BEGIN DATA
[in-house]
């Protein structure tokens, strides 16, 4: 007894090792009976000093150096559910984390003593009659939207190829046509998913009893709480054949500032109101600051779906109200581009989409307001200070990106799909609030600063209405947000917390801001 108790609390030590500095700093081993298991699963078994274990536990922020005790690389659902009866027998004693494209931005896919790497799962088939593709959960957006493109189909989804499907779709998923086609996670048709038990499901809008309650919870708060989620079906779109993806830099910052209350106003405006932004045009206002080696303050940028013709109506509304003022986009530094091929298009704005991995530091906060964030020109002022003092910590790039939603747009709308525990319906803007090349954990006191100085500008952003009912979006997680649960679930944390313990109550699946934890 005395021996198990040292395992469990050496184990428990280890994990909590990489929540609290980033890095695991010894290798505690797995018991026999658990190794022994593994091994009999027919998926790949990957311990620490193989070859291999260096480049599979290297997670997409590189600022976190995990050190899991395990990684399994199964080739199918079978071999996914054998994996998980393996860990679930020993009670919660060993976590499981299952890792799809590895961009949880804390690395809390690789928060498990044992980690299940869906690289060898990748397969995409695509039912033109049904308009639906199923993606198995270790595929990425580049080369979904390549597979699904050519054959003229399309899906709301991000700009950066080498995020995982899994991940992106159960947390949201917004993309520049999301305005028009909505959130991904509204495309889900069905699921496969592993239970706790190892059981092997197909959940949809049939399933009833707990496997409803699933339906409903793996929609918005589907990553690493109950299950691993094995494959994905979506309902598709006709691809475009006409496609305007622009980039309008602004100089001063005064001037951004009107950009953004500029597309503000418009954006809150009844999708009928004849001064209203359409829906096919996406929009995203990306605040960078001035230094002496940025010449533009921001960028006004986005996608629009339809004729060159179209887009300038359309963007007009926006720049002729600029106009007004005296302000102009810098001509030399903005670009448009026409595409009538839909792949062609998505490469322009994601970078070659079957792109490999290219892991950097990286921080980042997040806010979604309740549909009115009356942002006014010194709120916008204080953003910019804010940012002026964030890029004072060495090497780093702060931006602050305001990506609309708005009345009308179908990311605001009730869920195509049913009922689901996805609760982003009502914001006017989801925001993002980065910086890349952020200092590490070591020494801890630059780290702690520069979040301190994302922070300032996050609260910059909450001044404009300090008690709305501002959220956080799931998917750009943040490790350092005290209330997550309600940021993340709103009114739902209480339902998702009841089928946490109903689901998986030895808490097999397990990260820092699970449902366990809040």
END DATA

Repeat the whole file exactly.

[in-house]
């Protein structure tokens, strides 16, 4: 007894090792009976000093150096559910984390003593009659939207190829046509998913009893709480054949500032109101600051779906109200581009989409307001200070990106799909609030600063209405947000917390801001 108790609390030590500095700093081993298991699963078994274990536990922020005790690389659902009866027998004693494209931005896919790497799962088939593709959960957006493109189909989804499907779709998923086609996670048709038990499901809008309650919870708060989620079906779109993806830099910052209350106003405006932004045009206002080696303050940028013709109506509304003022986009530094091929298009704005991995530091906060964030020109002022003092910590790039939603747009709308525990319906803007090349954990006191100085500008952003009912979006997680649960679930944390313990109550699946934890 005395021996198990040292395992469990050496184990428990280890994990909590990489929540609290980033890095695991010894290798505690797995018991026999658990190794022994593994091994009999027919998926790949990957311990620490193989070859291999260096480049599979290297997670997409590189600022976190995990050190899991395990990684399994199964080739199918079978071999996914054998994996998980393996860990679930020993009670919660060993976590499981299952890792799809590895961009949880804390690395809390690789928060498990044992980690299940869906690289060898990748397969995409695509039912033109049904308009639906199923993606198995270790595929990425580049080369979904390549597979699904050519054959003229399309899906709301991000700009950066080498995020995982899994991940992106159960947390949201917004993309520049999301305005028009909505959130991904509204495309889900069905699921496969592993239970706790190892059981092997197909959940949809049939399933009833707990496997409803699933339906409903793996929609918005589907990553690493109950299950691993094995494959994905979506309902598709006709691809475009006409496609305007622009980039309008602004100089001063005064001037951004009107950009953004500029597309503000418009954006809150009844999708009928004849001064209203359409829906096919996406929009995203990306605040960078001035230094002496940025010449533009921001960028006004986005996608629009339809004729060159179209887009300038359309963007007009926006720049002729600029106009007004005296302000102009810098001509030399903005670009448009026409595409009538839909792949062609998505490469322009994601970078070659079957792109490999290219892991950097990286921080980042997040806010979604309740549909009115009356942002006014010194709120916008204080953003910019804010940012002026964030890029004072060495090497780093702060931006602050305001990506609309708005009345009308179908990311605001009730869920195509049913009922689901996805609760982003009502914001006017989801925001993002980065910086890349952020200092590490070591020494801890630059780290702690520069979040301190994302922070300032996050609260910059909450001044404009300090008690709305501002959220956080799931998917750009943040490790350092005290209330997550309600940021993340709103009114739902209480339902998702009841089928946490109903689901998986030895808490097999397990990260820092699970449902366990809040």